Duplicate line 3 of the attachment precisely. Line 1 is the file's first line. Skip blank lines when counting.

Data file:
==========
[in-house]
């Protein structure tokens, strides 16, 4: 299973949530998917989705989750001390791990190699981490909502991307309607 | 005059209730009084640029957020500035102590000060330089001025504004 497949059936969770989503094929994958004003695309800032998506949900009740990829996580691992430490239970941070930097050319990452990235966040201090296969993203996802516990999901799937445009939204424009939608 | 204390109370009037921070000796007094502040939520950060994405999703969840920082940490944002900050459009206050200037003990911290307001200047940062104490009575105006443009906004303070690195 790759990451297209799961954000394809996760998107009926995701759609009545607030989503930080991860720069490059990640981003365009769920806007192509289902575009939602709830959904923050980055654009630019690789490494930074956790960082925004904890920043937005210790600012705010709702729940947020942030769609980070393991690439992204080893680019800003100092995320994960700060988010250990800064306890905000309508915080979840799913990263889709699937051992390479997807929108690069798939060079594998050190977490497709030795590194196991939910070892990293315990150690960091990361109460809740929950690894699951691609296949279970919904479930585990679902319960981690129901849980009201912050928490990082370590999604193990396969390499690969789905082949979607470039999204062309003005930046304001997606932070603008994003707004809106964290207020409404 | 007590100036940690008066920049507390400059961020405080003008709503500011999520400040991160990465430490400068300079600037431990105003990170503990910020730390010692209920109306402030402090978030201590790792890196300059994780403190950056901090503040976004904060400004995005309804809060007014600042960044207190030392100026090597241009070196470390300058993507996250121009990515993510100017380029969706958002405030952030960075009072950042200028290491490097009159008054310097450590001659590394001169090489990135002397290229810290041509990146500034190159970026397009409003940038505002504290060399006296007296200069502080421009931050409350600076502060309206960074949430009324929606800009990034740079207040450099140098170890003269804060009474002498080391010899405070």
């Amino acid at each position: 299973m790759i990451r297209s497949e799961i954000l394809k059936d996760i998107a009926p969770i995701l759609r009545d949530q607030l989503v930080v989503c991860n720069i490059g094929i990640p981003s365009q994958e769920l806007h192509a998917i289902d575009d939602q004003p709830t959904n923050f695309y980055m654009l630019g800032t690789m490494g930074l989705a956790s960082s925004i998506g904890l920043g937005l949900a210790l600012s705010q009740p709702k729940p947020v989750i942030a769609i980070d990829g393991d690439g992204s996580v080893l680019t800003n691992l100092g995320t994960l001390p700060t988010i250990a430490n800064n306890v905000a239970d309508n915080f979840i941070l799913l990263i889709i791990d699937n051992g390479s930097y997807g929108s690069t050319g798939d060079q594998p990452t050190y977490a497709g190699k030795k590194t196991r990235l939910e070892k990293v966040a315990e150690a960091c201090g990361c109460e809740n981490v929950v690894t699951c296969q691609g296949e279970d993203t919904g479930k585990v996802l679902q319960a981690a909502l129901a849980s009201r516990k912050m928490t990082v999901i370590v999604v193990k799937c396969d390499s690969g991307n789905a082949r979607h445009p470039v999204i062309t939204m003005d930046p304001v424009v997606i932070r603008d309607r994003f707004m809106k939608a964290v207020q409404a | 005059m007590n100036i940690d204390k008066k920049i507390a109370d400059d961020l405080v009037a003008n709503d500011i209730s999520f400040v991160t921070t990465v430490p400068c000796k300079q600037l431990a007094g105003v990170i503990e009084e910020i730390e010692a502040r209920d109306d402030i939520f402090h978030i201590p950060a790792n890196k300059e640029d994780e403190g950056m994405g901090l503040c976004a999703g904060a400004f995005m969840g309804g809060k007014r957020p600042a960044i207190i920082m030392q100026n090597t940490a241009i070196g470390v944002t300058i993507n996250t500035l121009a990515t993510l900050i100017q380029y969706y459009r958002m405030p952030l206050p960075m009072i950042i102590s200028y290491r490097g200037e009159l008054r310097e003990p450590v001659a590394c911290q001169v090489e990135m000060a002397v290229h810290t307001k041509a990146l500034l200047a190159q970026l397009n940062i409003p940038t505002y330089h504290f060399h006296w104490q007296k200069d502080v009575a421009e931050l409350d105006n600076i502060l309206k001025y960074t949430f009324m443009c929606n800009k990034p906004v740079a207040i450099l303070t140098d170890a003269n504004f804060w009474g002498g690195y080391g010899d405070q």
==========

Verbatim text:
């Amino acid at each position: 299973m790759i990451r297209s497949e799961i954000l394809k059936d996760i998107a009926p969770i995701l759609r009545d949530q607030l989503v930080v989503c991860n720069i490059g094929i990640p981003s365009q994958e769920l806007h192509a998917i289902d575009d939602q004003p709830t959904n923050f695309y980055m654009l630019g800032t690789m490494g930074l989705a956790s960082s925004i998506g904890l920043g937005l949900a210790l600012s705010q009740p709702k729940p947020v989750i942030a769609i980070d990829g393991d690439g992204s996580v080893l680019t800003n691992l100092g995320t994960l001390p700060t988010i250990a430490n800064n306890v905000a239970d309508n915080f979840i941070l799913l990263i889709i791990d699937n051992g390479s930097y997807g929108s690069t050319g798939d060079q594998p990452t050190y977490a497709g190699k030795k590194t196991r990235l939910e070892k990293v966040a315990e150690a960091c201090g990361c109460e809740n981490v929950v690894t699951c296969q691609g296949e279970d993203t919904g479930k585990v996802l679902q319960a981690a909502l129901a849980s009201r516990k912050m928490t990082v999901i370590v999604v193990k799937c396969d390499s690969g991307n789905a082949r979607h445009p470039v999204i062309t939204m003005d930046p304001v424009v997606i932070r603008d309607r994003f707004m809106k939608a964290v207020q409404a | 005059m007590n100036i940690d204390k008066k920049i507390a109370d400059d961020l405080v009037a003008n709503d500011i209730s999520f400040v991160t921070t990465v430490p400068c000796k300079q600037l431990a007094g105003v990170i503990e009084e910020i730390e010692a502040r209920d109306d402030i939520f402090h978030i201590p950060a790792n890196k300059e640029d994780e403190g950056m994405g901090l503040c976004a999703g904060a400004f995005m969840g309804g809060k007014r957020p600042a960044i207190i920082m030392q100026n090597t940490a241009i070196g470390v944002t300058i993507n996250t500035l121009a990515t993510l900050i100017q380029y969706y459009r958002m405030p952030l206050p960075m009072i950042i102590s200028y290491r490097g200037e009159l008054r310097e003990p450590v001659a590394c911290q001169v090489e990135m000060a002397v290229h810290t307001k041509a990146l500034l200047a190159q970026l397009n940062i409003p940038t505002y330089h504290f060399h006296w104490q007296k200069d502080v009575a421009e931050l409350d105006n600076i502060l309206k001025y960074t949430f009324m443009c929606n800009k990034p906004v740079a207040i450099l303070t140098d170890a003269n504004f804060w009474g002498g690195y080391g010899d405070q």